Personalizing Knowledge Through Knowledge Management
Take charge of your learning; take charge of your life.
All of us have an idea of how smart we are. That idea has most likely come from our encounters with education. Others have passed judgment and our permanent records stand; and no matter how much or how little we accomplish beyond school, that record can considerably influence our own opinion of ourselves and other’s opinion of us because it is the only record we have.
Suppose we could reverse that and take charge of our own learning. We could become our own knowledge managers. We could start by describing our own personal knowledge systems and using them to illustrate our complete knowledge picture from formal education, life and work experience, and personal study and research.
In a previous article for The EvoLLLution, “Knowledge Management as a Model for Education”, I described the natural learning process. The elements of the natural learning process provide us with the parameters of knowledge management. We can use those parameters at each level of the learning process. I will start with the personalizing knowledge level because it will be the most meaningful and everyone can easily identify that that level.
I will use a fictitious example somewhat inspired by my own personal knowledge system. Of course, we must always realize that we have both described knowledge and tacit knowledge. It is impossible to write a true description of everything that a person knows because so much of what we know is implicit. However, by looking at our described knowledge as a system, we can get a pretty good general idea of our tacit knowledge as well.
At the personalizing knowledge level, we can provide a general view of the major areas of knowledge that have had the most influence on our lives. We can also realize from the system that all areas of knowledge are important in the overall scheme of things. It is not always the big areas of certified knowledge that has the most influence on our lives. Many times it is the knowledge that we have built by just living that has the most value to us. We can be proud of what we know even if it was not taught and evaluated by someone else. As such, this kind of knowledge is just as valuable as knowledge we have received through education and training.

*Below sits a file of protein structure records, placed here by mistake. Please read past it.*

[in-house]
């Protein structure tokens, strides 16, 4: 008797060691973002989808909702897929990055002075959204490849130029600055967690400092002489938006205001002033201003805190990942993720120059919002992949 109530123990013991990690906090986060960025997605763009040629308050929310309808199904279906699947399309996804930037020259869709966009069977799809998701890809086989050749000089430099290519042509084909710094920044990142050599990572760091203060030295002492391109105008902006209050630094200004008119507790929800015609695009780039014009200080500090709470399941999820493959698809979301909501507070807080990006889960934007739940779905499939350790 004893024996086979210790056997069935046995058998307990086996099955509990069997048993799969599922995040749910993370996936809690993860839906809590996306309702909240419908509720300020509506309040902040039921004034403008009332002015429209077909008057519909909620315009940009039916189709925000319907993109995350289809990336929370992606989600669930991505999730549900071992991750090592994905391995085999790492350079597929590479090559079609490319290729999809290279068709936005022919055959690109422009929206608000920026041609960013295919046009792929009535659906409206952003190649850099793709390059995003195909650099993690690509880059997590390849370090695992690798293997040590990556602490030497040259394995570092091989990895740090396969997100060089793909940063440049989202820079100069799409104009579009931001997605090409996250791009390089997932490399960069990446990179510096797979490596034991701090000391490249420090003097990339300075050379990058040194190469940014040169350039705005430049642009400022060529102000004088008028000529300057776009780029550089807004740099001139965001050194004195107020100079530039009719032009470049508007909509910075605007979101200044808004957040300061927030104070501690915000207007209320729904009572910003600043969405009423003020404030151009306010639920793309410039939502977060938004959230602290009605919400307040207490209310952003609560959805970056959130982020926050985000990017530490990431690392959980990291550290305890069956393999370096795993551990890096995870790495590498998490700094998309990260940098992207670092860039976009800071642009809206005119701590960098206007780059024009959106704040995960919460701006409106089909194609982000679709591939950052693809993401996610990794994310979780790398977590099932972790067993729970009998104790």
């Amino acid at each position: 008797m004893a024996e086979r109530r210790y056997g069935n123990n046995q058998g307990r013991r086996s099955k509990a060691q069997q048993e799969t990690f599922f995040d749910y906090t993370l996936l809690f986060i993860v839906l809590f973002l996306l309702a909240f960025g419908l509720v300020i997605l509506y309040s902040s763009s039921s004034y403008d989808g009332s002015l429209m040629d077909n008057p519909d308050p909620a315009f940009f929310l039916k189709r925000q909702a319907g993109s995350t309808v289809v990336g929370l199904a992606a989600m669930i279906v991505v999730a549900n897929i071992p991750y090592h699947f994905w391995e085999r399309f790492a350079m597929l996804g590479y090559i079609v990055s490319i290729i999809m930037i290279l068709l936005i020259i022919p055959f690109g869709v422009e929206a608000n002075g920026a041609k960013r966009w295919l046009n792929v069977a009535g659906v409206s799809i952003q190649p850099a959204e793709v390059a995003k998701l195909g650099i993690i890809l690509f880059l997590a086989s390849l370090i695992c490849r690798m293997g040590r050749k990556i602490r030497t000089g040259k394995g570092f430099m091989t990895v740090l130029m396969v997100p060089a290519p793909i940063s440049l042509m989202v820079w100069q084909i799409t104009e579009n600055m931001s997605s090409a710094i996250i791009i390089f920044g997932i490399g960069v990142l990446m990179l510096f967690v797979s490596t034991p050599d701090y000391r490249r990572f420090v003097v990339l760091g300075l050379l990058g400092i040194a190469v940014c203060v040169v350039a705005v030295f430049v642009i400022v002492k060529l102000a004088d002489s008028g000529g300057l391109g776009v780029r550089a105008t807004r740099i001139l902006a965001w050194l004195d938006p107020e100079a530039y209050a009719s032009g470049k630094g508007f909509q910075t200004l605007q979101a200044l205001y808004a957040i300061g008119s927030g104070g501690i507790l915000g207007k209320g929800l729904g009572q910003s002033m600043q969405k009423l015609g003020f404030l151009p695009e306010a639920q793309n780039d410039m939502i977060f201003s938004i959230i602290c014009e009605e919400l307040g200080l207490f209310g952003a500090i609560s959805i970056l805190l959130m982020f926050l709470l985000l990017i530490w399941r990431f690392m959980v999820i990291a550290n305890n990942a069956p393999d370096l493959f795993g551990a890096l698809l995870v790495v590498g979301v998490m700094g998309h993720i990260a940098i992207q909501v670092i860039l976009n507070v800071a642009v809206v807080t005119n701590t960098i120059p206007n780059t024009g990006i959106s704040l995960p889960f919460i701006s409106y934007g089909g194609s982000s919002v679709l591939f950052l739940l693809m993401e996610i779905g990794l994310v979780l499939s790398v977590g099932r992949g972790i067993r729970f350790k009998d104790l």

By putting all our personal knowledge into a system, we are getting our heads around what we already know and making the first step in taking charge of our own learning.
Briefly, the personal knowledge system shows that the individual can get information from computers, media and print. He has religious affiliation as well as scientific knowledge that he uses to value any new knowledge that he develops. He expresses himself through writing, music and through running as a recreational activity. He has knowledge of more than one language. His primary perspectives in life come from his work as an educator and from travelling that he has done. His relationships have had influence on his attitude which is a considerable part of the total personal knowledge picture because it impacts on everything he does. He does his own financial planning. Nutrition is also an important strategy for wellbeing. He manipulates resources in carpentry work, electrical work and plumbing for personal needs and makes wine as a hobby. His has a degree in mathematics and a diploma in engineering which provides a background in quality analysis and measurement.
Looking at the knowledge of this individual as an interrelated system defined by the knowledge management parameters provides a much more comprehensive picture than an itemized resume. We can generalize that this person has a broad range of knowledge and skills, and things that may not seem important suddenly become a prominent piece of the picture.
My next article will describe how we can take items in a personal knowledge system and break them down into subsystems which show the extent of knowledge that has been developed in each item listed. By providing our own unique details of our learning, we can make it legitimate because no two peoples’ experiences are the same.
Author Perspective: Business